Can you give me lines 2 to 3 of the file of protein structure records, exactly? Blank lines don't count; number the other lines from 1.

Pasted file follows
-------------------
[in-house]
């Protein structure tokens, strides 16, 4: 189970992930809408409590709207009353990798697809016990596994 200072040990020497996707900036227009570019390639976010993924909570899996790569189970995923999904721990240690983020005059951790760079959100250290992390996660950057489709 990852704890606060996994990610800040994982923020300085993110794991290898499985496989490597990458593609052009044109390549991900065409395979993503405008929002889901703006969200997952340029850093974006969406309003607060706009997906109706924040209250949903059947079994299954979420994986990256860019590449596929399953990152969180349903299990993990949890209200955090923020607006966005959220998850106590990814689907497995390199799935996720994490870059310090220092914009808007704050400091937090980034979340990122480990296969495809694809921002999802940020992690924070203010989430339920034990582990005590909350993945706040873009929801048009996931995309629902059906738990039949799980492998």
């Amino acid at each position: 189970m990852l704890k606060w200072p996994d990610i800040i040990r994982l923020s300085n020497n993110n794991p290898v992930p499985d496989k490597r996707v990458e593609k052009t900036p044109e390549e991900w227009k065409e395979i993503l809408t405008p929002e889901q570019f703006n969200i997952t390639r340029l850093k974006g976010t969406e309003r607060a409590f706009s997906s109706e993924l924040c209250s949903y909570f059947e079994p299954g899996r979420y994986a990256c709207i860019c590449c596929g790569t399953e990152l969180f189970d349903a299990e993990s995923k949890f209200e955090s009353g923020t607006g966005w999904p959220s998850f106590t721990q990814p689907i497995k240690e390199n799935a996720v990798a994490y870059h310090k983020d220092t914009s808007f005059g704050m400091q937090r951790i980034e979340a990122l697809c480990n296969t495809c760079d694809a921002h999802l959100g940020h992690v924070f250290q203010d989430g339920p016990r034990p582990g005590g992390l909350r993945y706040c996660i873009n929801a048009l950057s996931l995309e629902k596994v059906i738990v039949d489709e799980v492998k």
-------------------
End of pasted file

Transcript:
């Protein structure tokens, strides 16, 4: 189970992930809408409590709207009353990798697809016990596994 200072040990020497996707900036227009570019390639976010993924909570899996790569189970995923999904721990240690983020005059951790760079959100250290992390996660950057489709 990852704890606060996994990610800040994982923020300085993110794991290898499985496989490597990458593609052009044109390549991900065409395979993503405008929002889901703006969200997952340029850093974006969406309003607060706009997906109706924040209250949903059947079994299954979420994986990256860019590449596929399953990152969180349903299990993990949890209200955090923020607006966005959220998850106590990814689907497995390199799935996720994490870059310090220092914009808007704050400091937090980034979340990122480990296969495809694809921002999802940020992690924070203010989430339920034990582990005590909350993945706040873009929801048009996931995309629902059906738990039949799980492998």
């Amino acid at each position: 189970m990852l704890k606060w200072p996994d990610i800040i040990r994982l923020s300085n020497n993110n794991p290898v992930p499985d496989k490597r996707v990458e593609k052009t900036p044109e390549e991900w227009k065409e395979i993503l809408t405008p929002e889901q570019f703006n969200i997952t390639r340029l850093k974006g976010t969406e309003r607060a409590f706009s997906s109706e993924l924040c209250s949903y909570f059947e079994p299954g899996r979420y994986a990256c709207i860019c590449c596929g790569t399953e990152l969180f189970d349903a299990e993990s995923k949890f209200e955090s009353g923020t607006g966005w999904p959220s998850f106590t721990q990814p689907i497995k240690e390199n799935a996720v990798a994490y870059h310090k983020d220092t914009s808007f005059g704050m400091q937090r951790i980034e979340a990122l697809c480990n296969t495809c760079d694809a921002h999802l959100g940020h992690v924070f250290q203010d989430g339920p016990r034990p582990g005590g992390l909350r993945y706040c996660i873009n929801a048009l950057s996931l995309e629902k596994v059906i738990v039949d489709e799980v492998k």